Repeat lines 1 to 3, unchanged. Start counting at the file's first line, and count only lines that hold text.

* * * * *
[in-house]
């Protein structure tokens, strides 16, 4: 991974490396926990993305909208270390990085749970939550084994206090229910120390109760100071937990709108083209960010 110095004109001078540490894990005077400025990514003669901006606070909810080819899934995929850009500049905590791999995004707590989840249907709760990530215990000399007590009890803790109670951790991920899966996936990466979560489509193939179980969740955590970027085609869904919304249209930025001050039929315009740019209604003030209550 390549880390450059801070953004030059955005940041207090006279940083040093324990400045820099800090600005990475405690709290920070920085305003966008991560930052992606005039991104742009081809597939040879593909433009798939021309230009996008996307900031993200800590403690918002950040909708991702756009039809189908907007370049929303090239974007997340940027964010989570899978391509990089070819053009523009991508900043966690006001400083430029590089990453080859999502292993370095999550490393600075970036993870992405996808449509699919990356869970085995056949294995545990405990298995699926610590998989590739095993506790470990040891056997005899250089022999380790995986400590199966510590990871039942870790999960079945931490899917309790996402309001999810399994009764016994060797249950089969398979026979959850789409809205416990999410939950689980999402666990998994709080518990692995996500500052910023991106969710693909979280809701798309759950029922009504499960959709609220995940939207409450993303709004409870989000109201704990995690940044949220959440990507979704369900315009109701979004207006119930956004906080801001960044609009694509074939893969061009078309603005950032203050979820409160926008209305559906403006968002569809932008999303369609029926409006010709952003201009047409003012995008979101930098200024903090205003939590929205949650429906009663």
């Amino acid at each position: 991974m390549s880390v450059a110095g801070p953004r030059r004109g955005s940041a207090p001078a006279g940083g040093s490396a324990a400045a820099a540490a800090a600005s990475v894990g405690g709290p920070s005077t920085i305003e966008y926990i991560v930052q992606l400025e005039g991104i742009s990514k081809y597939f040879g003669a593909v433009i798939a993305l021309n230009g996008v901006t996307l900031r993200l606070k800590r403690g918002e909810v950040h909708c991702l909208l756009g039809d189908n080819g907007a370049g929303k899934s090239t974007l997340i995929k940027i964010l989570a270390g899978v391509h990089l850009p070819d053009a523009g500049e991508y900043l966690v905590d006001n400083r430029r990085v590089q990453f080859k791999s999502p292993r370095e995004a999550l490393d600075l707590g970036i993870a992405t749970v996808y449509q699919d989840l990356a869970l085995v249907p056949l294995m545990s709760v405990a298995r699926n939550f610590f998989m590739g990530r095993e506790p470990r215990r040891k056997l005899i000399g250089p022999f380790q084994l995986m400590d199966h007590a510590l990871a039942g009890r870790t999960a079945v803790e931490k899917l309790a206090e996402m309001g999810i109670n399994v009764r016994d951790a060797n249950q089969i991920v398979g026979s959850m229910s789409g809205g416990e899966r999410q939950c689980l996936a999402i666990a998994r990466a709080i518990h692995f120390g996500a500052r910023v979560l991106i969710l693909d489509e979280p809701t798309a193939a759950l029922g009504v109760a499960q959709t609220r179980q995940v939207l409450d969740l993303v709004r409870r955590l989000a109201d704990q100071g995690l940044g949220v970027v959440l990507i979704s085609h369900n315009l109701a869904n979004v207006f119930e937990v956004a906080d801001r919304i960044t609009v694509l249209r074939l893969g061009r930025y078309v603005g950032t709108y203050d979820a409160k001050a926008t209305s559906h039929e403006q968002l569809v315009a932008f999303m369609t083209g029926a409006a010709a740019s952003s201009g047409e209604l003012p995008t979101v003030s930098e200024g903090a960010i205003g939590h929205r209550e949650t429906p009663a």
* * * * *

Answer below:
[in-house]
């Protein structure tokens, strides 16, 4: 991974490396926990993305909208270390990085749970939550084994206090229910120390109760100071937990709108083209960010 110095004109001078540490894990005077400025990514003669901006606070909810080819899934995929850009500049905590791999995004707590989840249907709760990530215990000399007590009890803790109670951790991920899966996936990466979560489509193939179980969740955590970027085609869904919304249209930025001050039929315009740019209604003030209550 390549880390450059801070953004030059955005940041207090006279940083040093324990400045820099800090600005990475405690709290920070920085305003966008991560930052992606005039991104742009081809597939040879593909433009798939021309230009996008996307900031993200800590403690918002950040909708991702756009039809189908907007370049929303090239974007997340940027964010989570899978391509990089070819053009523009991508900043966690006001400083430029590089990453080859999502292993370095999550490393600075970036993870992405996808449509699919990356869970085995056949294995545990405990298995699926610590998989590739095993506790470990040891056997005899250089022999380790995986400590199966510590990871039942870790999960079945931490899917309790996402309001999810399994009764016994060797249950089969398979026979959850789409809205416990999410939950689980999402666990998994709080518990692995996500500052910023991106969710693909979280809701798309759950029922009504499960959709609220995940939207409450993303709004409870989000109201704990995690940044949220959440990507979704369900315009109701979004207006119930956004906080801001960044609009694509074939893969061009078309603005950032203050979820409160926008209305559906403006968002569809932008999303369609029926409006010709952003201009047409003012995008979101930098200024903090205003939590929205949650429906009663």
């Amino acid at each position: 991974m390549s880390v450059a110095g801070p953004r030059r004109g955005s940041a207090p001078a006279g940083g040093s490396a324990a400045a820099a540490a800090a600005s990475v894990g405690g709290p920070s005077t920085i305003e966008y926990i991560v930052q992606l400025e005039g991104i742009s990514k081809y597939f040879g003669a593909v433009i798939a993305l021309n230009g996008v901006t996307l900031r993200l606070k800590r403690g918002e909810v950040h909708c991702l909208l756009g039809d189908n080819g907007a370049g929303k899934s090239t974007l997340i995929k940027i964010l989570a270390g899978v391509h990089l850009p070819d053009a523009g500049e991508y900043l966690v905590d006001n400083r430029r990085v590089q990453f080859k791999s999502p292993r370095e995004a999550l490393d600075l707590g970036i993870a992405t749970v996808y449509q699919d989840l990356a869970l085995v249907p056949l294995m545990s709760v405990a298995r699926n939550f610590f998989m590739g990530r095993e506790p470990r215990r040891k056997l005899i000399g250089p022999f380790q084994l995986m400590d199966h007590a510590l990871a039942g009890r870790t999960a079945v803790e931490k899917l309790a206090e996402m309001g999810i109670n399994v009764r016994d951790a060797n249950q089969i991920v398979g026979s959850m229910s789409g809205g416990e899966r999410q939950c689980l996936a999402i666990a998994r990466a709080i518990h692995f120390g996500a500052r910023v979560l991106i969710l693909d489509e979280p809701t798309a193939a759950l029922g009504v109760a499960q959709t609220r179980q995940v939207l409450d969740l993303v709004r409870r955590l989000a109201d704990q100071g995690l940044g949220v970027v959440l990507i979704s085609h369900n315009l109701a869904n979004v207006f119930e937990v956004a906080d801001r919304i960044t609009v694509l249209r074939l893969g061009r930025y078309v603005g950032t709108y203050d979820a409160k001050a926008t209305s559906h039929e403006q968002l569809v315009a932008f999303m369609t083209g029926a409006a010709a740019s952003s201009g047409e209604l003012p995008t979101v003030s930098e200024g903090a960010i205003g939590h929205r209550e949650t429906p009663a």